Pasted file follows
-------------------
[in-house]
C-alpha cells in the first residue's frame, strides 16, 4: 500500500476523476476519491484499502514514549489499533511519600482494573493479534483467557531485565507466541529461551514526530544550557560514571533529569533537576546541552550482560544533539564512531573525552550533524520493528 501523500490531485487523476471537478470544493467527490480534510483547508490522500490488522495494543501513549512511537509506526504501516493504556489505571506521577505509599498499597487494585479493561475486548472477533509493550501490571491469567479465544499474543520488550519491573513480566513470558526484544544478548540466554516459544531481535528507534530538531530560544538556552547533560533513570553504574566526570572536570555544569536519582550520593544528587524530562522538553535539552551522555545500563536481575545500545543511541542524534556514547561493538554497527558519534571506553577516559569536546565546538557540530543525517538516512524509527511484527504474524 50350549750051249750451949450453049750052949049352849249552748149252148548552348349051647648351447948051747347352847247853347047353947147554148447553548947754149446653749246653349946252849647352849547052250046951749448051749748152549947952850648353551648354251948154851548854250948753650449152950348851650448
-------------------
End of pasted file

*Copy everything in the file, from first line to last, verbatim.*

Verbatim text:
[in-house]
C-alpha cells in the first residue's frame, strides 16, 4: 500500500476523476476519491484499502514514549489499533511519600482494573493479534483467557531485565507466541529461551514526530544550557560514571533529569533537576546541552550482560544533539564512531573525552550533524520493528 501523500490531485487523476471537478470544493467527490480534510483547508490522500490488522495494543501513549512511537509506526504501516493504556489505571506521577505509599498499597487494585479493561475486548472477533509493550501490571491469567479465544499474543520488550519491573513480566513470558526484544544478548540466554516459544531481535528507534530538531530560544538556552547533560533513570553504574566526570572536570555544569536519582550520593544528587524530562522538553535539552551522555545500563536481575545500545543511541542524534556514547561493538554497527558519534571506553577516559569536546565546538557540530543525517538516512524509527511484527504474524 50350549750051249750451949450453049750052949049352849249552748149252148548552348349051647648351447948051747347352847247853347047353947147554148447553548947754149446653749246653349946252849647352849547052250046951749448051749748152549947952850648353551648354251948154851548854250948753650449152950348851650448